6. So far so good? Now on to the human-sized sundial! The math for creating one of this sundials is pretty complicated, so to avoid crunching the numbers yourself, you can use a spreadsheet like this. This spreadsheet might seem a little daunting at first, but the only info you need to input is the cells in blue on the first sheet. Besides the info above you’ll also need to find out your time zone meridian which is the middle longitude for your time zone (you can find this on the picture here, just look at the longitude number above your time zone- for example Qatar’s time zone is +3 so the meridian is 45 degrees East). Finally you need to input the gnomon height, which is simply the height of the thing casting the shadow- you!

When the spreadsheet spits out your numbers, just check the pictured sundial on the sheet called “Layout” and make sure it’s identical to the mini-sundial made by the applet. If it is, you’re ready to start building the real sundial. Start by creating an origin point (like 0,0 on a graph) somewhere in the middle of your true North/South line. Then it’s just like making a giant graph- use the x and y coordinates to plot the hour markers, and the x and “date point Z” coordinates to plot the dates. I did mine in chalk first on the pavement to check if it actually works.

Taken just after 2pm. Boo-ya!

For more information on how you can use a human sundial for some great learning activities, check out my follow-up post here

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Teaching students to become “life-long learners” is a popular buzzword bandied about in education. Despite the tiredness of the term, getting students to realize that learning doesn’t just take place within the confines of school and homework assignments is a real challenge (illustrated well in this Think Thank Thunk post). How can we inspire this life-long learningness from an early age?

One experiment I’m trying this year to address this is creating a school science website that puts as many relevant learning resources as possible in the hands of my students and their parents (btw, I’m using GoogleSites, which is a super easy way to make a website for free). For each of the elementary science units we do throughout the year, I’ll be adding stuff like this:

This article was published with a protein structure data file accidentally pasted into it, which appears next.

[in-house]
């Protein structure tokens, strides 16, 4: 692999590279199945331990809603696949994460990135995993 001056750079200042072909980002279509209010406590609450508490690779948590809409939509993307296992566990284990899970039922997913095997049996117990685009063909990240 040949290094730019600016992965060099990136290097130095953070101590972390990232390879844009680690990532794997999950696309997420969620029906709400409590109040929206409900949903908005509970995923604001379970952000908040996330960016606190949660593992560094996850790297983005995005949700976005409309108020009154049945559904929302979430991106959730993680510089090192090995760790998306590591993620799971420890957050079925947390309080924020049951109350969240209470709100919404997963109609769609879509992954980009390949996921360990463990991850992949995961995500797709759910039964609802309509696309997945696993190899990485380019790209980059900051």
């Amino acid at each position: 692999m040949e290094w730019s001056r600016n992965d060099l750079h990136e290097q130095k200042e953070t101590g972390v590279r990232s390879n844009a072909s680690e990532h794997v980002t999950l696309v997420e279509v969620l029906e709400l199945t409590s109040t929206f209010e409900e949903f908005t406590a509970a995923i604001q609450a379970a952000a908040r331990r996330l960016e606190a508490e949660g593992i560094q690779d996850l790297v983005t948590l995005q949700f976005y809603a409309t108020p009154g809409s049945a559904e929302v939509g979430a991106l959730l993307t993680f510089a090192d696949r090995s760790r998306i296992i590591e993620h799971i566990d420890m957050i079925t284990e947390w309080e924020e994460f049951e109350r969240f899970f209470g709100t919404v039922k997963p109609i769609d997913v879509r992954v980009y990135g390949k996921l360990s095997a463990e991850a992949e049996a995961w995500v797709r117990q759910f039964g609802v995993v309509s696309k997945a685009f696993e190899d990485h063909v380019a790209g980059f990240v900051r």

To measure the success of this venture I’m using Google Analytics, which will give me detailed data about how much the site is being used, how many unique visitors are coming, and whether they’re accessing the site from school or at home (by the way, Google Analytics is also free- so have you started making your own website yet?? :). Throughout the year I’ll add various “attractors” to the site such as photos from field trips, resources for assignments, and videos from class, as well as directing parents to the site whenever I get the “How can I help my child?” question (a tough question to answer when you can’t just point them to a textbook).

I also feel like there’s an opportunity to integrate social media into the site some way (student comments, polls, etc), which could broaden the usage of the site. In my previous school I had my 5th grade students create their own websites about their science fair experiments on the kid-friendly site ThinkQuest and I was surprised to see how the ability to leave comments on fellow student’s site generate a ton of buzz (not always of the learning kind of course, but variety is the spice of life). So I’d appreciate any suggestions from folks who have experience in this department.

Predictions? Will simply putting resources out there for students be enough to inspire extended learning outside the classroom? Since my students are fairly high-achievers with involved parents, I have high hopes. Then again, I suspect a website like this will mostly be used by… high-achievers with involved parents, but not reach the students who need some life-long learningness the most. But we’ll see!

Then there’s the issue of how much students visiting the site actually leads to life-long learningness (or learning of any kind for that matter!) I don’t know how I could measure this exactly, but I plan to do as much anecdotal research as I can by asking students and parents how they are using the site, perhaps even conducting some polls. Overall though, I believe that encouraging an interest in learning on your own time (whether it’s reading a book about science, trying an experiment at home, whatever) will have an impact. In my own childhood my parents were careful to surround me with educational diversions (Oregon Trail computer game, science encyclopedias, trips to museums) and these clearly rubbed off. Hopefully creating a virtual version of this for my students will have a similar effect.

You can check out the website I’m creating here, but it’s mostly just a framework now- I’ll be adding content as the year progresses. I would be interested to check out sites that other teachers have made, particularly ones intended to extend learning beyond the classroom. Anyone got some of that out there?